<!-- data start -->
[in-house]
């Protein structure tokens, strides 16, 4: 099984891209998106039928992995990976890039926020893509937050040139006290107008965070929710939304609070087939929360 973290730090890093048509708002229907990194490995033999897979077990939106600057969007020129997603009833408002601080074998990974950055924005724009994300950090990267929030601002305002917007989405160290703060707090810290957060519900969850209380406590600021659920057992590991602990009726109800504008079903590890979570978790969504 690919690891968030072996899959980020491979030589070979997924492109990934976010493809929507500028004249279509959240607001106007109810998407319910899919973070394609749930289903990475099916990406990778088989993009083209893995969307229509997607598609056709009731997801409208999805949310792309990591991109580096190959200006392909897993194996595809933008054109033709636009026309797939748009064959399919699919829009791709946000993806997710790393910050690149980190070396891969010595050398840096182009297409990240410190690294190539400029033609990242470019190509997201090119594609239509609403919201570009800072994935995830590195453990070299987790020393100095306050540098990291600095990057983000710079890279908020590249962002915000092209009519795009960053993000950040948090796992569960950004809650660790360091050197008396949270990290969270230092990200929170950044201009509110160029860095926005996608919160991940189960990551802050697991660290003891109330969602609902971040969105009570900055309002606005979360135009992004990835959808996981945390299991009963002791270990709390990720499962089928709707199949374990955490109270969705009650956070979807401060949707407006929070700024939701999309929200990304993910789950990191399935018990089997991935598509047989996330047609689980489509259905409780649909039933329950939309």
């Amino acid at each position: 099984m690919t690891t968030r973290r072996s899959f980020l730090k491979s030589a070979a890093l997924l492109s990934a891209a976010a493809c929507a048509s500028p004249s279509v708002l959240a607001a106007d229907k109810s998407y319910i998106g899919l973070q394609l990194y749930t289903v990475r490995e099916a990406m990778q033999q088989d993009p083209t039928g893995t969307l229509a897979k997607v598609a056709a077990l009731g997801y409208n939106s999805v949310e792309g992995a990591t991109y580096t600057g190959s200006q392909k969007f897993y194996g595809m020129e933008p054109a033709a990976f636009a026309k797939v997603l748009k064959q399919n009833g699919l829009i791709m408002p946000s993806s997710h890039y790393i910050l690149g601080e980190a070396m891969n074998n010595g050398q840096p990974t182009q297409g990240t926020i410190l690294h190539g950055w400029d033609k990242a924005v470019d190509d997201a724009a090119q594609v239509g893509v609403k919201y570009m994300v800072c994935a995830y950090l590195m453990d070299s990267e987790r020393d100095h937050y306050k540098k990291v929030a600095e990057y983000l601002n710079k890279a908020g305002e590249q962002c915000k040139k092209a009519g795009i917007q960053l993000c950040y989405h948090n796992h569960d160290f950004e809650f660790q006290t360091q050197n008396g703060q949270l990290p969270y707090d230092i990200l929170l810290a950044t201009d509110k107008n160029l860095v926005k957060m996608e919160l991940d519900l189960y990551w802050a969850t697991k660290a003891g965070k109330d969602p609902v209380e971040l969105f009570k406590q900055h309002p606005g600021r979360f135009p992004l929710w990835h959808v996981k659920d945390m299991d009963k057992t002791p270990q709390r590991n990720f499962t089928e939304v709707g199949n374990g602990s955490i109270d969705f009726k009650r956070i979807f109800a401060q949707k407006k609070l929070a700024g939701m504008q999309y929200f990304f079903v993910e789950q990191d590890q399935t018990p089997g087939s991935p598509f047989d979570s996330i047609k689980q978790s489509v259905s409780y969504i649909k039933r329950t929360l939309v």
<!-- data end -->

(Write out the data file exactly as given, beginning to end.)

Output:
[in-house]
């Protein structure tokens, strides 16, 4: 099984891209998106039928992995990976890039926020893509937050040139006290107008965070929710939304609070087939929360 973290730090890093048509708002229907990194490995033999897979077990939106600057969007020129997603009833408002601080074998990974950055924005724009994300950090990267929030601002305002917007989405160290703060707090810290957060519900969850209380406590600021659920057992590991602990009726109800504008079903590890979570978790969504 690919690891968030072996899959980020491979030589070979997924492109990934976010493809929507500028004249279509959240607001106007109810998407319910899919973070394609749930289903990475099916990406990778088989993009083209893995969307229509997607598609056709009731997801409208999805949310792309990591991109580096190959200006392909897993194996595809933008054109033709636009026309797939748009064959399919699919829009791709946000993806997710790393910050690149980190070396891969010595050398840096182009297409990240410190690294190539400029033609990242470019190509997201090119594609239509609403919201570009800072994935995830590195453990070299987790020393100095306050540098990291600095990057983000710079890279908020590249962002915000092209009519795009960053993000950040948090796992569960950004809650660790360091050197008396949270990290969270230092990200929170950044201009509110160029860095926005996608919160991940189960990551802050697991660290003891109330969602609902971040969105009570900055309002606005979360135009992004990835959808996981945390299991009963002791270990709390990720499962089928709707199949374990955490109270969705009650956070979807401060949707407006929070700024939701999309929200990304993910789950990191399935018990089997991935598509047989996330047609689980489509259905409780649909039933329950939309």
């Amino acid at each position: 099984m690919t690891t968030r973290r072996s899959f980020l730090k491979s030589a070979a890093l997924l492109s990934a891209a976010a493809c929507a048509s500028p004249s279509v708002l959240a607001a106007d229907k109810s998407y319910i998106g899919l973070q394609l990194y749930t289903v990475r490995e099916a990406m990778q033999q088989d993009p083209t039928g893995t969307l229509a897979k997607v598609a056709a077990l009731g997801y409208n939106s999805v949310e792309g992995a990591t991109y580096t600057g190959s200006q392909k969007f897993y194996g595809m020129e933008p054109a033709a990976f636009a026309k797939v997603l748009k064959q399919n009833g699919l829009i791709m408002p946000s993806s997710h890039y790393i910050l690149g601080e980190a070396m891969n074998n010595g050398q840096p990974t182009q297409g990240t926020i410190l690294h190539g950055w400029d033609k990242a924005v470019d190509d997201a724009a090119q594609v239509g893509v609403k919201y570009m994300v800072c994935a995830y950090l590195m453990d070299s990267e987790r020393d100095h937050y306050k540098k990291v929030a600095e990057y983000l601002n710079k890279a908020g305002e590249q962002c915000k040139k092209a009519g795009i917007q960053l993000c950040y989405h948090n796992h569960d160290f950004e809650f660790q006290t360091q050197n008396g703060q949270l990290p969270y707090d230092i990200l929170l810290a950044t201009d509110k107008n160029l860095v926005k957060m996608e919160l991940d519900l189960y990551w802050a969850t697991k660290a003891g965070k109330d969602p609902v209380e971040l969105f009570k406590q900055h309002p606005g600021r979360f135009p992004l929710w990835h959808v996981k659920d945390m299991d009963k057992t002791p270990q709390r590991n990720f499962t089928e939304v709707g199949n374990g602990s955490i109270d969705f009726k009650r956070i979807f109800a401060q949707k407006k609070l929070a700024g939701m504008q999309y929200f990304f079903v993910e789950q990191d590890q399935t018990p089997g087939s991935p598509f047989d979570s996330i047609k689980q978790s489509v259905s409780y969504i649909k039933r329950t929360l939309v």